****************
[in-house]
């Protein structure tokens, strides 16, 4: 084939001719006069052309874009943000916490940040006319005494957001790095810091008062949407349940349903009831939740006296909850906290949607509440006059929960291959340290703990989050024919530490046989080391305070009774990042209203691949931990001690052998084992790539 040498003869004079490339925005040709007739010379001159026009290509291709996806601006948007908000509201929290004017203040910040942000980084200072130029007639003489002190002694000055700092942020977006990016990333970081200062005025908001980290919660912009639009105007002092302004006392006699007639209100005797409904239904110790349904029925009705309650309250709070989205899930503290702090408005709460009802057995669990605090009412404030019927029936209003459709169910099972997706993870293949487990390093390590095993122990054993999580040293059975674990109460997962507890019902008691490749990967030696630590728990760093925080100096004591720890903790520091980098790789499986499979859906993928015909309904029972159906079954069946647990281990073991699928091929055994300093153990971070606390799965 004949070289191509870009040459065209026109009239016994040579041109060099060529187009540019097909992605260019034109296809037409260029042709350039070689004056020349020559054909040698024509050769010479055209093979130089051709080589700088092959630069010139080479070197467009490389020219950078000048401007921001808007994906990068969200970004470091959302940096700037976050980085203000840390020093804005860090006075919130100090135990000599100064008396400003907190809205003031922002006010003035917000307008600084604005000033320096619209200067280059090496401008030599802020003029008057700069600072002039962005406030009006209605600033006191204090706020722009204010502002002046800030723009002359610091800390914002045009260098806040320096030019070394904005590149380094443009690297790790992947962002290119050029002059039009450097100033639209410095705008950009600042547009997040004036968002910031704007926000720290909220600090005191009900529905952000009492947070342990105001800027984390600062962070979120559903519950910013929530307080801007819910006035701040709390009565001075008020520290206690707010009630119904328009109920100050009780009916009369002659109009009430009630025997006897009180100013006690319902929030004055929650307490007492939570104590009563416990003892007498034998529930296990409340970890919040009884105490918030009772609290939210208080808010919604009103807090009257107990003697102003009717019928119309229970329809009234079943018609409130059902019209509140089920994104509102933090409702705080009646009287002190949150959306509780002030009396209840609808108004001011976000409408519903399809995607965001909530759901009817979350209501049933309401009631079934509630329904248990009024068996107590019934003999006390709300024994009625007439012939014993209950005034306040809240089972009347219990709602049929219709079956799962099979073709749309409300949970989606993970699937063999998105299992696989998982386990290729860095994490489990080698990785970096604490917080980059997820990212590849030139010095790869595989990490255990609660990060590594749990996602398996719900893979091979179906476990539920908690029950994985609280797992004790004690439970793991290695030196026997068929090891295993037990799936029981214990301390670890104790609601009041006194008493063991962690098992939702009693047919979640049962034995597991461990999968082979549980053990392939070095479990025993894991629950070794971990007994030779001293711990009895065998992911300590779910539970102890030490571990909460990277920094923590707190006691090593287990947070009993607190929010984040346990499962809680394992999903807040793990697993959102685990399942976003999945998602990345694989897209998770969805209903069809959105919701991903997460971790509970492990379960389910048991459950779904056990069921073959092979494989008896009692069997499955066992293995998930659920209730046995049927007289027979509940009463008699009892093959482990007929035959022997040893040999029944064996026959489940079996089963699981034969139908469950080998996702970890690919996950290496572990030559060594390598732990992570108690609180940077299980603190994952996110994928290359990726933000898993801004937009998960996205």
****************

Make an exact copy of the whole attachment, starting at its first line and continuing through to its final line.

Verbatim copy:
[in-house]
């Protein structure tokens, strides 16, 4: 084939001719006069052309874009943000916490940040006319005494957001790095810091008062949407349940349903009831939740006296909850906290949607509440006059929960291959340290703990989050024919530490046989080391305070009774990042209203691949931990001690052998084992790539 040498003869004079490339925005040709007739010379001159026009290509291709996806601006948007908000509201929290004017203040910040942000980084200072130029007639003489002190002694000055700092942020977006990016990333970081200062005025908001980290919660912009639009105007002092302004006392006699007639209100005797409904239904110790349904029925009705309650309250709070989205899930503290702090408005709460009802057995669990605090009412404030019927029936209003459709169910099972997706993870293949487990390093390590095993122990054993999580040293059975674990109460997962507890019902008691490749990967030696630590728990760093925080100096004591720890903790520091980098790789499986499979859906993928015909309904029972159906079954069946647990281990073991699928091929055994300093153990971070606390799965 004949070289191509870009040459065209026109009239016994040579041109060099060529187009540019097909992605260019034109296809037409260029042709350039070689004056020349020559054909040698024509050769010479055209093979130089051709080589700088092959630069010139080479070197467009490389020219950078000048401007921001808007994906990068969200970004470091959302940096700037976050980085203000840390020093804005860090006075919130100090135990000599100064008396400003907190809205003031922002006010003035917000307008600084604005000033320096619209200067280059090496401008030599802020003029008057700069600072002039962005406030009006209605600033006191204090706020722009204010502002002046800030723009002359610091800390914002045009260098806040320096030019070394904005590149380094443009690297790790992947962002290119050029002059039009450097100033639209410095705008950009600042547009997040004036968002910031704007926000720290909220600090005191009900529905952000009492947070342990105001800027984390600062962070979120559903519950910013929530307080801007819910006035701040709390009565001075008020520290206690707010009630119904328009109920100050009780009916009369002659109009009430009630025997006897009180100013006690319902929030004055929650307490007492939570104590009563416990003892007498034998529930296990409340970890919040009884105490918030009772609290939210208080808010919604009103807090009257107990003697102003009717019928119309229970329809009234079943018609409130059902019209509140089920994104509102933090409702705080009646009287002190949150959306509780002030009396209840609808108004001011976000409408519903399809995607965001909530759901009817979350209501049933309401009631079934509630329904248990009024068996107590019934003999006390709300024994009625007439012939014993209950005034306040809240089972009347219990709602049929219709079956799962099979073709749309409300949970989606993970699937063999998105299992696989998982386990290729860095994490489990080698990785970096604490917080980059997820990212590849030139010095790869595989990490255990609660990060590594749990996602398996719900893979091979179906476990539920908690029950994985609280797992004790004690439970793991290695030196026997068929090891295993037990799936029981214990301390670890104790609601009041006194008493063991962690098992939702009693047919979640049962034995597991461990999968082979549980053990392939070095479990025993894991629950070794971990007994030779001293711990009895065998992911300590779910539970102890030490571990909460990277920094923590707190006691090593287990947070009993607190929010984040346990499962809680394992999903807040793990697993959102685990399942976003999945998602990345694989897209998770969805209903069809959105919701991903997460971790509970492990379960389910048991459950779904056990069921073959092979494989008896009692069997499955066992293995998930659920209730046995049927007289027979509940009463008699009892093959482990007929035959022997040893040999029944064996026959489940079996089963699981034969139908469950080998996702970890690919996950290496572990030559060594390598732990992570108690609180940077299980603190994952996110994928290359990726933000898993801004937009998960996205």